• The potential for growth is always there. It may not be realized. It may not be attempted, but it is there. That is a comforting feeling. I know that because I’ve been there. In fact The Wall Street Journal wrote an article about what my partners and I did about it. I will write this up and post it here next week.

• Most businesses are small, and the owners prefer accountants and other advisers who are experienced in their size business. They might not necessarily want someone that only works with their size business, preferring those with little larger clients since they want an accountant they could grow with and who they feel can handle that growth. However there is a range of sizes, and smaller accountants fill this need perfectly.

• Clients want a hands-on accountant, not one who is shielded with layers of staff. Larger firms cannot work that way for their smaller clients. Smaller accountants are singularly adept in this.

• Smaller firms are better equipped to respond to requests from prospective clients. The owner or partner shows up and talks to the prospect—one on one—and if they are perceptive, they look for the opening that reveals the real reason for the prospect wanting to leave their present accountant. Sure, partners in larger firms do this too, but they are constrained by their firm’s protocol of preparing proposals, projecting staffing and time, and are hesitant to offer fixed fees for fear they will be too low and face questioning or challenge from their partners. Smaller firm owners quote enough of a fee to let the client know that no matter how far off they are based on “time” they will still be adding what they collect to their bottom line.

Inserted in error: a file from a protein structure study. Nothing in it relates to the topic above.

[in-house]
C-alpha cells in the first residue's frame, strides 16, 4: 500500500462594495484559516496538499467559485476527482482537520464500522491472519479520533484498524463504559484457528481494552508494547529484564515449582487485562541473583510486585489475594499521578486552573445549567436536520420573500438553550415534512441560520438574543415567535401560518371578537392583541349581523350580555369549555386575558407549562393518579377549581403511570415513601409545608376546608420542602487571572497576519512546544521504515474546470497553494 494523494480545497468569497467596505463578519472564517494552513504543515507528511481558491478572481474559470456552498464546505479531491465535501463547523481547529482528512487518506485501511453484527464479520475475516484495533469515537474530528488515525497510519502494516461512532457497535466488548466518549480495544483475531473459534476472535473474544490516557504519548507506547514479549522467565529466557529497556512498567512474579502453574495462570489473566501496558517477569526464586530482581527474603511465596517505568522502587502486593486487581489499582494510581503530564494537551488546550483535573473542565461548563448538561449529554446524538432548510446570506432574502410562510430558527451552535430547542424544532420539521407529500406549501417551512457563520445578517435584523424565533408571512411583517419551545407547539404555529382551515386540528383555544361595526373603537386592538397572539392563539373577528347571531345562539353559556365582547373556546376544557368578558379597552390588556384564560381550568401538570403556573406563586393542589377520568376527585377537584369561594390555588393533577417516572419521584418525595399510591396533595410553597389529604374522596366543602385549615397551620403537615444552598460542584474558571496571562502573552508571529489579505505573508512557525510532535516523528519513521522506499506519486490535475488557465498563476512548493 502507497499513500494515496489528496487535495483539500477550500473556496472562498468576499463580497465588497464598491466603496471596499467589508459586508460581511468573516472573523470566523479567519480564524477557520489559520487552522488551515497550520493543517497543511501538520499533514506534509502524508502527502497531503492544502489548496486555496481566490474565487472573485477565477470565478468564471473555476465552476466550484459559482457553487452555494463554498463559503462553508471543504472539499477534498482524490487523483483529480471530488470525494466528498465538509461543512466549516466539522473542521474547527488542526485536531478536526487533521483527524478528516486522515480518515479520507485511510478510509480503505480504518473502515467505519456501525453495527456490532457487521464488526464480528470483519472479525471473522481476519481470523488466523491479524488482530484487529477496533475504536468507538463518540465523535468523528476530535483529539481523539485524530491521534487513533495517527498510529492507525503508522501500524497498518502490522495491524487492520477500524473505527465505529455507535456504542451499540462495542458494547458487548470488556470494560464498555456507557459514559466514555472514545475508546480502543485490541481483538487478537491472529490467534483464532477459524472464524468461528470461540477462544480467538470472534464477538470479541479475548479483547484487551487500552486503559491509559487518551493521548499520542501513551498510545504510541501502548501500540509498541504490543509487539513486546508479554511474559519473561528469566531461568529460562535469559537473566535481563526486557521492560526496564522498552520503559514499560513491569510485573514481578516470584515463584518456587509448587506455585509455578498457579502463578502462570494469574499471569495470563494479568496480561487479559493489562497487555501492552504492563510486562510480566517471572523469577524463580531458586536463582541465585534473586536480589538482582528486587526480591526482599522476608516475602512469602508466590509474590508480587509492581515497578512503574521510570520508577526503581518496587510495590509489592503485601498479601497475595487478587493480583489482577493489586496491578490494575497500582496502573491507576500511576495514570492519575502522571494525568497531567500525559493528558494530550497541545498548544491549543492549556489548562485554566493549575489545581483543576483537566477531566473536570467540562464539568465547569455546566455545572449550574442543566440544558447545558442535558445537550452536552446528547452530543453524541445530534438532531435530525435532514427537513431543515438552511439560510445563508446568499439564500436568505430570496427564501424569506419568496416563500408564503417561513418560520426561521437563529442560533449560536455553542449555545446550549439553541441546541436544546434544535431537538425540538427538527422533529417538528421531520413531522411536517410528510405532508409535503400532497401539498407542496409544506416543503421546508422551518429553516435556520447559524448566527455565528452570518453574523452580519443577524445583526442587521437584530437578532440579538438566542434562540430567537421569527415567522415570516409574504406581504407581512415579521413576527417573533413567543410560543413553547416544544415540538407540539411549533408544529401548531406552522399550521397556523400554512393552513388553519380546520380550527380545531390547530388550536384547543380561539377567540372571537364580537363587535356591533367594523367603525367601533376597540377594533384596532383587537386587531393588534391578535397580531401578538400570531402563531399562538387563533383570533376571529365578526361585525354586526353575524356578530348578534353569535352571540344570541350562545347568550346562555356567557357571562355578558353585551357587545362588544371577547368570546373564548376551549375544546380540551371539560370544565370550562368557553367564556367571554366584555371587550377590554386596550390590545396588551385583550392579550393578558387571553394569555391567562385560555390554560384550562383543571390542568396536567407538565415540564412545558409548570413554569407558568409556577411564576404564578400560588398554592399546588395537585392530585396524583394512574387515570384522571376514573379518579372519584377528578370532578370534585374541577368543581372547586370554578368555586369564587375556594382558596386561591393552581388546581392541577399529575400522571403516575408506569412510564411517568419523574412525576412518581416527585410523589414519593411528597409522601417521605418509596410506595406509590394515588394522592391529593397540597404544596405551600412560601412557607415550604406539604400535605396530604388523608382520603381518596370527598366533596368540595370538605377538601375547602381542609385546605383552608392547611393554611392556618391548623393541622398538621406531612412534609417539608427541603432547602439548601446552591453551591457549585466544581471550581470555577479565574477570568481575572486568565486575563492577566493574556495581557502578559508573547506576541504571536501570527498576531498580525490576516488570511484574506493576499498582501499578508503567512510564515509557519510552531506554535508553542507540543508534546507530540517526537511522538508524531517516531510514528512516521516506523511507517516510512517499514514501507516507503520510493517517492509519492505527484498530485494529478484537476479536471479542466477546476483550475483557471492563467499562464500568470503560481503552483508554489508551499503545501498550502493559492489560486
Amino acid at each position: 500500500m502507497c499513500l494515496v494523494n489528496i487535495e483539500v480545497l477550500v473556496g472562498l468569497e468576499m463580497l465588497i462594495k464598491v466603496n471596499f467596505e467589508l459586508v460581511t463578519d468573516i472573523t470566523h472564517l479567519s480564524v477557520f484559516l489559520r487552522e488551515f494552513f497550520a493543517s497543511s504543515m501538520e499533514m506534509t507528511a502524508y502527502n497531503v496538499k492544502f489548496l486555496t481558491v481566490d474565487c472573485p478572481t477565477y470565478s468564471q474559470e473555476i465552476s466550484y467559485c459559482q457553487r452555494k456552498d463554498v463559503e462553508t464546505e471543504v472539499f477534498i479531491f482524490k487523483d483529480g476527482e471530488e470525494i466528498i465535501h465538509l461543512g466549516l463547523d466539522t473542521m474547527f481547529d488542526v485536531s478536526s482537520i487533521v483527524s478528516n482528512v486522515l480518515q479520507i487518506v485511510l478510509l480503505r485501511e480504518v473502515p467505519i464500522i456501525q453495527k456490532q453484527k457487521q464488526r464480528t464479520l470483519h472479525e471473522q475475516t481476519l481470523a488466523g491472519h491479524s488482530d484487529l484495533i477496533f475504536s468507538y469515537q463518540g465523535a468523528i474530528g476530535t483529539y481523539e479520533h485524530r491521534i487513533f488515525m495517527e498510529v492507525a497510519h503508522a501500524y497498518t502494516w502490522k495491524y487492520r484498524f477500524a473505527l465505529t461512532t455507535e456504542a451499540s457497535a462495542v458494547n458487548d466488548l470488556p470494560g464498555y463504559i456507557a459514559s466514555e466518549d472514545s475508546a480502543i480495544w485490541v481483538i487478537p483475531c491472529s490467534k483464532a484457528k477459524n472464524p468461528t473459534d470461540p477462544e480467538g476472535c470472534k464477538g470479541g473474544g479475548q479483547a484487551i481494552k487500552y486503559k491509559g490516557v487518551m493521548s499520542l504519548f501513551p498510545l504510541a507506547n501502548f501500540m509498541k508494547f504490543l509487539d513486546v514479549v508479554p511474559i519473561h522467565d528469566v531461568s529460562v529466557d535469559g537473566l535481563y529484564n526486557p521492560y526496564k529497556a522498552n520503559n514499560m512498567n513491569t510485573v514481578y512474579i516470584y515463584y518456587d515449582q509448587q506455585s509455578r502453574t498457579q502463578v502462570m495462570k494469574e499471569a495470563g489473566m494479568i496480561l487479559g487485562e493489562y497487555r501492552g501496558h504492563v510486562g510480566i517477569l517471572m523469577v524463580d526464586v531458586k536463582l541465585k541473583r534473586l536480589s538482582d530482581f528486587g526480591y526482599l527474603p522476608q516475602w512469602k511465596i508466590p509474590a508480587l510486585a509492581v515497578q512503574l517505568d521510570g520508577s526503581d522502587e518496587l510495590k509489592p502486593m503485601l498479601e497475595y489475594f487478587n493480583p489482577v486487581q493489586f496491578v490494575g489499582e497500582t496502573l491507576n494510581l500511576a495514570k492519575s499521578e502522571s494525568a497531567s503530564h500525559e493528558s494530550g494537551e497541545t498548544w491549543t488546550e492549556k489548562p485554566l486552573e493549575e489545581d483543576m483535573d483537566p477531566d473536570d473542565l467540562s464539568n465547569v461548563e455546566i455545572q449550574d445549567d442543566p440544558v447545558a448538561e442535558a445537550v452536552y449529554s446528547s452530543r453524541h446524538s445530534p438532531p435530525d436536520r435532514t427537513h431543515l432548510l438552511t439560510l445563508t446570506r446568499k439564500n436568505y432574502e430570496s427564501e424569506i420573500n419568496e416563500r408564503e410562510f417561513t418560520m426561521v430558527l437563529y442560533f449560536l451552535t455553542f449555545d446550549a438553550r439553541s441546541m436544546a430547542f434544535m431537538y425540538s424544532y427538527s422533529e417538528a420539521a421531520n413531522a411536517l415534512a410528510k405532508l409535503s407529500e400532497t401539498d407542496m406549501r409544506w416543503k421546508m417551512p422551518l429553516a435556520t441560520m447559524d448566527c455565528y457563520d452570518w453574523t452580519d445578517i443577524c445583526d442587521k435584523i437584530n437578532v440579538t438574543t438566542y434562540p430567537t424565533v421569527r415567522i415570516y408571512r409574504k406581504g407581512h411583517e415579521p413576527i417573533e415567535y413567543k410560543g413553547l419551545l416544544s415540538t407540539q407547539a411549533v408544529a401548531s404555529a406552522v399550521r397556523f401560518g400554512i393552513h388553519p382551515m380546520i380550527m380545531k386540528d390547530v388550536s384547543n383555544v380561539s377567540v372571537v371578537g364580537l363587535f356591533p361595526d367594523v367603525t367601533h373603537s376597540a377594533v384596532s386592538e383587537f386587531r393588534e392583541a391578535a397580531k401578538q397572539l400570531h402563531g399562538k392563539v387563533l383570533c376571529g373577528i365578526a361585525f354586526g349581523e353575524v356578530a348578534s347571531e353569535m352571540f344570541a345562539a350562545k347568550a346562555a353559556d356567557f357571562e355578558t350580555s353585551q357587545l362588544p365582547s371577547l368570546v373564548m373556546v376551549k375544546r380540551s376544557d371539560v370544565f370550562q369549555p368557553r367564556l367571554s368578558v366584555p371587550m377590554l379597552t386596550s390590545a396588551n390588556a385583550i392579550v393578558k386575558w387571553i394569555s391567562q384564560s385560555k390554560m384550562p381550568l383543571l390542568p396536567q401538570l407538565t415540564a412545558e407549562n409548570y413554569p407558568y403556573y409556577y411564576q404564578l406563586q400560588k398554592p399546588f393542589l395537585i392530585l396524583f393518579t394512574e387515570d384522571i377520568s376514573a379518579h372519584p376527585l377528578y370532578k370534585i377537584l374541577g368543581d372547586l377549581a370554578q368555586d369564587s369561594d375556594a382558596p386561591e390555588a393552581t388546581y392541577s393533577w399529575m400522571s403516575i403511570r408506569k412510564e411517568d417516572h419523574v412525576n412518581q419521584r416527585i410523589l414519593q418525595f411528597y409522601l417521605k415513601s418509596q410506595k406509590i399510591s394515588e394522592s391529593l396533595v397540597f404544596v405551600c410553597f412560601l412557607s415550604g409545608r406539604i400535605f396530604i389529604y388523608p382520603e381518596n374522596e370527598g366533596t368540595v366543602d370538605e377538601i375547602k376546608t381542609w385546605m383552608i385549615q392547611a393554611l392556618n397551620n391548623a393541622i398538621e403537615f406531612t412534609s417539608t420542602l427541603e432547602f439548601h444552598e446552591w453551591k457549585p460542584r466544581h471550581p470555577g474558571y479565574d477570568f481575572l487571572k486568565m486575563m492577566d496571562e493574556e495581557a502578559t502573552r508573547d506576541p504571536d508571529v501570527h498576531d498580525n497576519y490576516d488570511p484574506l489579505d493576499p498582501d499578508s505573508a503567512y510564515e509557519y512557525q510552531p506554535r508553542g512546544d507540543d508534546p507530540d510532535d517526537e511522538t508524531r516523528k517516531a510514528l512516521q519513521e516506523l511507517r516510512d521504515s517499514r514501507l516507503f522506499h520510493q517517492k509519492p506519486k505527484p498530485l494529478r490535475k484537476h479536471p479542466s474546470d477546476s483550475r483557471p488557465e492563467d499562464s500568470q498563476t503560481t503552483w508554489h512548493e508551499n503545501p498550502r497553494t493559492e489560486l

• There are more opportunities for clients to buy additional services. This is so because many smaller owners do not push the additional services, as they are usually too busy working and meeting deadlines. This can easily change with the right mindset, so the opportunities are there, if they are reached for.

• Training staff is always a problem, but small firm owners with the right effort, approach and method can train very effectively and be with the staff person while they are learning.

There are many articles about the vanishing services offered by accountants and the outlook for a dim future. There is some merit to what is written, but I believe the essence of what the small accounting firms does is not affected. The smaller practices have great, exciting opportunities ahead, but they need the recognition, desire and ability to go after these opportunities.

Edward Mendlowitz, CPA, is partner at WithumSmith+Brown, PC, CPAs. He is on the Accounting Today Top 100 Influential People List. He is the author of 24 books, including “How to Review Tax Returns,” co-written with Andrew D. Mendlowitz, published by www.CPATrendlines.com and “Managing Your Tax Season, Third Edition,” published by the AICPA. Ed also writes a twice-a-week blog addressing issues that clients have at www.partners-network.com. Art of Accounting is a continuing series where Ed shares autobiographical experiences with tips that he hopes can be adopted by his colleagues. Ed welcomes practice management questions and can be reached at (732) 964-9329 or emendlowitz@withum.com.